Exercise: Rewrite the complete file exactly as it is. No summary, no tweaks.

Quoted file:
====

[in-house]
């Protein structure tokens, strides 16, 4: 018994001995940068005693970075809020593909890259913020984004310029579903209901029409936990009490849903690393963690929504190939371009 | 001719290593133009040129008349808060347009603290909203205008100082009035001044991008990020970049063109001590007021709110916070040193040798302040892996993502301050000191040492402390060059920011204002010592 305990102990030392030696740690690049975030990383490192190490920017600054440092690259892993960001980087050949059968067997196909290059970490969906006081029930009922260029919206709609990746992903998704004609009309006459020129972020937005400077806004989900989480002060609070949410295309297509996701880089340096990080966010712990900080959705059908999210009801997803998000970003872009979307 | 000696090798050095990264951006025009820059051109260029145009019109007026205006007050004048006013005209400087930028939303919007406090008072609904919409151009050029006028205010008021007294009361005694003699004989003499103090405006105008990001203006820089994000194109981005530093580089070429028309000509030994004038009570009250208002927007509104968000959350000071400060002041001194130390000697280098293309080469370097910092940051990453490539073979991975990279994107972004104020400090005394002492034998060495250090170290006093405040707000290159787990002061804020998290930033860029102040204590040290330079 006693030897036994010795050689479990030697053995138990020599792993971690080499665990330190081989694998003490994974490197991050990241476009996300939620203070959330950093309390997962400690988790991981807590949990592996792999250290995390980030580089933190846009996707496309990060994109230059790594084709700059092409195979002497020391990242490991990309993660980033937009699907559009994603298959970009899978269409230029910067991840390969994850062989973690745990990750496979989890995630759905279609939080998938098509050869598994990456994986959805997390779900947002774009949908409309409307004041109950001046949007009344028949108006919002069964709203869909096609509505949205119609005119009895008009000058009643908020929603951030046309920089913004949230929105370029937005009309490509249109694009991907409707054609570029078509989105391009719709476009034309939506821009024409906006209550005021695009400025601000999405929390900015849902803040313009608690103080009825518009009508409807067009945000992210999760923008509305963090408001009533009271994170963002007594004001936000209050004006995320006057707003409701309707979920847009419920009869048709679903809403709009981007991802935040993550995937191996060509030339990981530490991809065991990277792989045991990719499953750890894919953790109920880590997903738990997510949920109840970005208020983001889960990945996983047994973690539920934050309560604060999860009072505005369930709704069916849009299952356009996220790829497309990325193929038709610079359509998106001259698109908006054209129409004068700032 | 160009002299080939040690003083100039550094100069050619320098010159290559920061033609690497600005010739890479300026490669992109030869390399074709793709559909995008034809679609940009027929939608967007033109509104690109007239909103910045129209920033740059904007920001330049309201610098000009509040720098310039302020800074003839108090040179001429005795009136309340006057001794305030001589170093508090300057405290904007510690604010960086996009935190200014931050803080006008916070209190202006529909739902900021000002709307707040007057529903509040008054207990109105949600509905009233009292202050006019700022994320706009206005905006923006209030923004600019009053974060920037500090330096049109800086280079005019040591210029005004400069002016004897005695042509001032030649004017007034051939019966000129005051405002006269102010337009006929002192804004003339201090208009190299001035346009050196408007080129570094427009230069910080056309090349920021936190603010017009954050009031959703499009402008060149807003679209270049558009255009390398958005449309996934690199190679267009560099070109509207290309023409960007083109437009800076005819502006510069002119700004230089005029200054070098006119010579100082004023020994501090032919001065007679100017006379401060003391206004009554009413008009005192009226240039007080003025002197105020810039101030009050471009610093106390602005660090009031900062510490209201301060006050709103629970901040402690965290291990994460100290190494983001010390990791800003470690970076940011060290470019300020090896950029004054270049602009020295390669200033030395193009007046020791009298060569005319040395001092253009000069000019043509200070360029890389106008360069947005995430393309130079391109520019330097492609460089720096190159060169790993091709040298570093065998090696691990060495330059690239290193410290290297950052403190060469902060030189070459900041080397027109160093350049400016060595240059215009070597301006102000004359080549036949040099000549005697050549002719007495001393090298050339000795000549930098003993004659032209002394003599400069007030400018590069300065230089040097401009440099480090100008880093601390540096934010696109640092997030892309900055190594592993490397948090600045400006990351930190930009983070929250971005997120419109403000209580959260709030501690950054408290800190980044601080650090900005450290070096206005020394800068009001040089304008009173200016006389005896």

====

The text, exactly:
[in-house]
């Protein structure tokens, strides 16, 4: 018994001995940068005693970075809020593909890259913020984004310029579903209901029409936990009490849903690393963690929504190939371009 | 001719290593133009040129008349808060347009603290909203205008100082009035001044991008990020970049063109001590007021709110916070040193040798302040892996993502301050000191040492402390060059920011204002010592 305990102990030392030696740690690049975030990383490192190490920017600054440092690259892993960001980087050949059968067997196909290059970490969906006081029930009922260029919206709609990746992903998704004609009309006459020129972020937005400077806004989900989480002060609070949410295309297509996701880089340096990080966010712990900080959705059908999210009801997803998000970003872009979307 | 000696090798050095990264951006025009820059051109260029145009019109007026205006007050004048006013005209400087930028939303919007406090008072609904919409151009050029006028205010008021007294009361005694003699004989003499103090405006105008990001203006820089994000194109981005530093580089070429028309000509030994004038009570009250208002927007509104968000959350000071400060002041001194130390000697280098293309080469370097910092940051990453490539073979991975990279994107972004104020400090005394002492034998060495250090170290006093405040707000290159787990002061804020998290930033860029102040204590040290330079 006693030897036994010795050689479990030697053995138990020599792993971690080499665990330190081989694998003490994974490197991050990241476009996300939620203070959330950093309390997962400690988790991981807590949990592996792999250290995390980030580089933190846009996707496309990060994109230059790594084709700059092409195979002497020391990242490991990309993660980033937009699907559009994603298959970009899978269409230029910067991840390969994850062989973690745990990750496979989890995630759905279609939080998938098509050869598994990456994986959805997390779900947002774009949908409309409307004041109950001046949007009344028949108006919002069964709203869909096609509505949205119609005119009895008009000058009643908020929603951030046309920089913004949230929105370029937005009309490509249109694009991907409707054609570029078509989105391009719709476009034309939506821009024409906006209550005021695009400025601000999405929390900015849902803040313009608690103080009825518009009508409807067009945000992210999760923008509305963090408001009533009271994170963002007594004001936000209050004006995320006057707003409701309707979920847009419920009869048709679903809403709009981007991802935040993550995937191996060509030339990981530490991809065991990277792989045991990719499953750890894919953790109920880590997903738990997510949920109840970005208020983001889960990945996983047994973690539920934050309560604060999860009072505005369930709704069916849009299952356009996220790829497309990325193929038709610079359509998106001259698109908006054209129409004068700032 | 160009002299080939040690003083100039550094100069050619320098010159290559920061033609690497600005010739890479300026490669992109030869390399074709793709559909995008034809679609940009027929939608967007033109509104690109007239909103910045129209920033740059904007920001330049309201610098000009509040720098310039302020800074003839108090040179001429005795009136309340006057001794305030001589170093508090300057405290904007510690604010960086996009935190200014931050803080006008916070209190202006529909739902900021000002709307707040007057529903509040008054207990109105949600509905009233009292202050006019700022994320706009206005905006923006209030923004600019009053974060920037500090330096049109800086280079005019040591210029005004400069002016004897005695042509001032030649004017007034051939019966000129005051405002006269102010337009006929002192804004003339201090208009190299001035346009050196408007080129570094427009230069910080056309090349920021936190603010017009954050009031959703499009402008060149807003679209270049558009255009390398958005449309996934690199190679267009560099070109509207290309023409960007083109437009800076005819502006510069002119700004230089005029200054070098006119010579100082004023020994501090032919001065007679100017006379401060003391206004009554009413008009005192009226240039007080003025002197105020810039101030009050471009610093106390602005660090009031900062510490209201301060006050709103629970901040402690965290291990994460100290190494983001010390990791800003470690970076940011060290470019300020090896950029004054270049602009020295390669200033030395193009007046020791009298060569005319040395001092253009000069000019043509200070360029890389106008360069947005995430393309130079391109520019330097492609460089720096190159060169790993091709040298570093065998090696691990060495330059690239290193410290290297950052403190060469902060030189070459900041080397027109160093350049400016060595240059215009070597301006102000004359080549036949040099000549005697050549002719007495001393090298050339000795000549930098003993004659032209002394003599400069007030400018590069300065230089040097401009440099480090100008880093601390540096934010696109640092997030892309900055190594592993490397948090600045400006990351930190930009983070929250971005997120419109403000209580959260709030501690950054408290800190980044601080650090900005450290070096206005020394800068009001040089304008009173200016006389005896």